Invasive species management in India
Invasive alien species (IAS) are globally recognised to cause serious economic and environmental damage. IAS pose one of the most significant threats to conservation and biodiversity due to their impact on native species in ecosystems. Such as: biodiversity and habitat loss, ecosystem destruction, increased vulnerability to forest fires, change in soil characteristics, and human health impacts.
Recognising the pertinent need to effectively manage the invasive alien species, the Government of Tamil Nadu in India has initiated several measures. The state is also developing a “Policy on the removal of alien species in forest areas of Tamil Nadu” for the eco-restoration of forest areas infested with invasive weeds.
Gathering stakeholders to develop policy on invasive species management
Acknowledging the threat to the biodiversity, wildlife habitat and forest health caused by the invasive species, the Tamil Nadu State Land Use Research Board, under the State Planning Commission in co-ordination with Forest College and Research Institute (TNAU) organised an international workshop to evolve comprehensive and best practical strategies related to the management of invasive alien plant species in Tamil Nadu. This was held on 2nd and 3rd of February in Coimbatore, India.
The objective of the workshop was to develop policy recommendations for the management of invasive alien species through an integrated approach. This involved the stakeholders identifying the strategies for removal of the invasive alien species and suitable methods for the restoration and rehabilitation of forest land.
Restoration is highly significant. There are currently around 50 invasive alien species within the forest ecosystem. Currently, the method to manage these is their physical removal. But reinvasion is common and the land should not be left barren.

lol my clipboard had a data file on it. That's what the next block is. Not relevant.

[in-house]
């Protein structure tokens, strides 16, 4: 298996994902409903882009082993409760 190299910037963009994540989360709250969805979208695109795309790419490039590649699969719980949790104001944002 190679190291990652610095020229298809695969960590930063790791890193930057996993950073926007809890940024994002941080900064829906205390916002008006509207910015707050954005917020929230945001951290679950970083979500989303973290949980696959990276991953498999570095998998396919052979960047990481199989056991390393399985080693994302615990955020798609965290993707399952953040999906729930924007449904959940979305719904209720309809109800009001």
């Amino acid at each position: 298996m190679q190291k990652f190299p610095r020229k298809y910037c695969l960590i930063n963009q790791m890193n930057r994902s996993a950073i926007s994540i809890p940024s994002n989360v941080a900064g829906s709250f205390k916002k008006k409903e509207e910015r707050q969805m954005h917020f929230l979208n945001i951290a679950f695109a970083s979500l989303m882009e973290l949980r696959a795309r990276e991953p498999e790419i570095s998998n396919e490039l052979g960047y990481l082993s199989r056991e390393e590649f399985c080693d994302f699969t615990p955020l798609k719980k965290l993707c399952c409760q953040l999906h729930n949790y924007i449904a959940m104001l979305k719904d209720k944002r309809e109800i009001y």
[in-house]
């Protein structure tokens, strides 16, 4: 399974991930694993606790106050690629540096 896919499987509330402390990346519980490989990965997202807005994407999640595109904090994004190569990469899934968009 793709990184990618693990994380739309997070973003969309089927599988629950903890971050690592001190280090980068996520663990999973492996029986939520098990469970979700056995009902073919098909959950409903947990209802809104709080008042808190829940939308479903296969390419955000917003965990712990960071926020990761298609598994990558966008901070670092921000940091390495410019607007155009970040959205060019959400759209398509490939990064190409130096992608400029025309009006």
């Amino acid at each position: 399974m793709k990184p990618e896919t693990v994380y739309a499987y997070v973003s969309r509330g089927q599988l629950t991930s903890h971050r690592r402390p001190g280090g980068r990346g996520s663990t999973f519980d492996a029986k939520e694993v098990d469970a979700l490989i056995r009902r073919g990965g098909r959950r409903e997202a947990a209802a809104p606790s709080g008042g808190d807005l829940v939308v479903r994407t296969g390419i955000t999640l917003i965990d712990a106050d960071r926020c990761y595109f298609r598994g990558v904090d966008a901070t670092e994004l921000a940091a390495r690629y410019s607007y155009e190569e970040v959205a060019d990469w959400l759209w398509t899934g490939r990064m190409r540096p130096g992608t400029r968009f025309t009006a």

Some of the eminent speakers, especially from the Asia Pacific Forest Invasive Species Network, emphasised the role of global network in strengthening the identification and management of IAS. Plus, the need to have more data onboard to fill in gaps regarding these species. According to them, there are huge data gaps for IAS which are microbial in nature and also marine. Either the data pertaining to these are not available or not reliable.
The workshop participants were a mix of scientists and Indian Forest Service Officers. The latter expressed the status and current management strategies used to address challenges posed by IAS.
CABI and invasive species management
CABI’s Dr Malvika Chaudhary participated in this workshop. She gave a presentation on CABI’s work in this area and the digital tools like the Horizon Scanning Tool and Pest Risk Analysis Tool. Both of which are so essential in understanding the potential threat to the nation.
Dr Chaudhary’s presentation also reflected on CABI’s capability in delivering projects like Woody Weeds, and Woody Weeds + and the work done under Global Environment Facility (GEF) projects in forest ecosystems to mitigate the risk posed by climate change.
CABI has been working in Tamil Nadu state of India since 2012 implementing the Plantwise programme through the eminent NGO, MSSRF. Under this collaboration, plant clinics have expanded in three more states of India. For the past two years, CABI has also been studying the stakeholders engaged in biopesticide production at local community level, linked with plant clinics.
Further reading and resources
CABI Compendium: Invasive Species
CABI facilitates Pest Risk Assessment writeshop in Nepal
Regional conference highlights joint efforts to combat fall armyworm in SAARC member countries
COP27: helping farmers to adapt to climate change
British High Commission checks progress of sensor-based pheromone trap to tackle fall armyworm pest in India
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very good progressive work to sustain biodiversity & environment at large.